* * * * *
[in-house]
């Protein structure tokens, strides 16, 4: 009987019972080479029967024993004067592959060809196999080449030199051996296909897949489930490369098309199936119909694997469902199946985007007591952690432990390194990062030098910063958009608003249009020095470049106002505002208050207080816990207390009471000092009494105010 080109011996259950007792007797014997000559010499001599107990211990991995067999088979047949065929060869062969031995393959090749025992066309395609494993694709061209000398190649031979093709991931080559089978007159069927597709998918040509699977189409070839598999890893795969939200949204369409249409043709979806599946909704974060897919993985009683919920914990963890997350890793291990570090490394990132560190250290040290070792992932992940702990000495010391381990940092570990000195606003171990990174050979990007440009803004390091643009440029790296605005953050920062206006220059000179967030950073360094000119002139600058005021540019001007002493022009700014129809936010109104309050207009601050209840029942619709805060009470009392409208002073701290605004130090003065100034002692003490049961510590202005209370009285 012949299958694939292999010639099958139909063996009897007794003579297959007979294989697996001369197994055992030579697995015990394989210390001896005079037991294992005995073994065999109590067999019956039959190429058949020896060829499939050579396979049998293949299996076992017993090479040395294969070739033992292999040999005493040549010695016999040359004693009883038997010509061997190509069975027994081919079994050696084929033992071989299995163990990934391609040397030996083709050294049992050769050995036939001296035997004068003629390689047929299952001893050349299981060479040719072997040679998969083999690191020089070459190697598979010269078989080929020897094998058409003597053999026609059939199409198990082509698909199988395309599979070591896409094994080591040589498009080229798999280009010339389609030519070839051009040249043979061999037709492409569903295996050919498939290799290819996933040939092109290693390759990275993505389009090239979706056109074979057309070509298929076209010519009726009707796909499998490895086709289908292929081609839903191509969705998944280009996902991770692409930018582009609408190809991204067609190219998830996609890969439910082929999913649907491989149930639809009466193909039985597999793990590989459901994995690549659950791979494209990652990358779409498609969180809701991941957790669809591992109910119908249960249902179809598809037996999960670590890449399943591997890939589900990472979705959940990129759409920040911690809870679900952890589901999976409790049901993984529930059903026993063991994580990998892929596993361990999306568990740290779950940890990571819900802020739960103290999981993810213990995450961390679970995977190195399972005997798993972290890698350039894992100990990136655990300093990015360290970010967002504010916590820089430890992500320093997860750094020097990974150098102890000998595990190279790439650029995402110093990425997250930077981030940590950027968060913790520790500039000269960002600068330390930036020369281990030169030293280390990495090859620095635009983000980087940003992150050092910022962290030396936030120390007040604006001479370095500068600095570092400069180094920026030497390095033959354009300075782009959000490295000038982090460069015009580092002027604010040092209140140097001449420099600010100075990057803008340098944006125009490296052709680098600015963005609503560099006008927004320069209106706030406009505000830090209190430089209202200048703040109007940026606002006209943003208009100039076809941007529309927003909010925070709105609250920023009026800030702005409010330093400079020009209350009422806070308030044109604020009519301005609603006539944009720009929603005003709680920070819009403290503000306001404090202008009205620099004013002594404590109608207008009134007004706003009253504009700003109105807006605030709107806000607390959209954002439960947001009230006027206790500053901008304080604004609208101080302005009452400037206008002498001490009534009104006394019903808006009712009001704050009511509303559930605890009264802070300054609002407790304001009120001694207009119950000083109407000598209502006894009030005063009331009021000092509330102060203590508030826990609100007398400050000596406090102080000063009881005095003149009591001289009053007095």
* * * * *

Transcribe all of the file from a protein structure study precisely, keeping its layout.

[in-house]
């Protein structure tokens, strides 16, 4: 009987019972080479029967024993004067592959060809196999080449030199051996296909897949489930490369098309199936119909694997469902199946985007007591952690432990390194990062030098910063958009608003249009020095470049106002505002208050207080816990207390009471000092009494105010 080109011996259950007792007797014997000559010499001599107990211990991995067999088979047949065929060869062969031995393959090749025992066309395609494993694709061209000398190649031979093709991931080559089978007159069927597709998918040509699977189409070839598999890893795969939200949204369409249409043709979806599946909704974060897919993985009683919920914990963890997350890793291990570090490394990132560190250290040290070792992932992940702990000495010391381990940092570990000195606003171990990174050979990007440009803004390091643009440029790296605005953050920062206006220059000179967030950073360094000119002139600058005021540019001007002493022009700014129809936010109104309050207009601050209840029942619709805060009470009392409208002073701290605004130090003065100034002692003490049961510590202005209370009285 012949299958694939292999010639099958139909063996009897007794003579297959007979294989697996001369197994055992030579697995015990394989210390001896005079037991294992005995073994065999109590067999019956039959190429058949020896060829499939050579396979049998293949299996076992017993090479040395294969070739033992292999040999005493040549010695016999040359004693009883038997010509061997190509069975027994081919079994050696084929033992071989299995163990990934391609040397030996083709050294049992050769050995036939001296035997004068003629390689047929299952001893050349299981060479040719072997040679998969083999690191020089070459190697598979010269078989080929020897094998058409003597053999026609059939199409198990082509698909199988395309599979070591896409094994080591040589498009080229798999280009010339389609030519070839051009040249043979061999037709492409569903295996050919498939290799290819996933040939092109290693390759990275993505389009090239979706056109074979057309070509298929076209010519009726009707796909499998490895086709289908292929081609839903191509969705998944280009996902991770692409930018582009609408190809991204067609190219998830996609890969439910082929999913649907491989149930639809009466193909039985597999793990590989459901994995690549659950791979494209990652990358779409498609969180809701991941957790669809591992109910119908249960249902179809598809037996999960670590890449399943591997890939589900990472979705959940990129759409920040911690809870679900952890589901999976409790049901993984529930059903026993063991994580990998892929596993361990999306568990740290779950940890990571819900802020739960103290999981993810213990995450961390679970995977190195399972005997798993972290890698350039894992100990990136655990300093990015360290970010967002504010916590820089430890992500320093997860750094020097990974150098102890000998595990190279790439650029995402110093990425997250930077981030940590950027968060913790520790500039000269960002600068330390930036020369281990030169030293280390990495090859620095635009983000980087940003992150050092910022962290030396936030120390007040604006001479370095500068600095570092400069180094920026030497390095033959354009300075782009959000490295000038982090460069015009580092002027604010040092209140140097001449420099600010100075990057803008340098944006125009490296052709680098600015963005609503560099006008927004320069209106706030406009505000830090209190430089209202200048703040109007940026606002006209943003208009100039076809941007529309927003909010925070709105609250920023009026800030702005409010330093400079020009209350009422806070308030044109604020009519301005609603006539944009720009929603005003709680920070819009403290503000306001404090202008009205620099004013002594404590109608207008009134007004706003009253504009700003109105807006605030709107806000607390959209954002439960947001009230006027206790500053901008304080604004609208101080302005009452400037206008002498001490009534009104006394019903808006009712009001704050009511509303559930605890009264802070300054609002407790304001009120001694207009119950000083109407000598209502006894009030005063009331009021000092509330102060203590508030826990609100007398400050000596406090102080000063009881005095003149009591001289009053007095």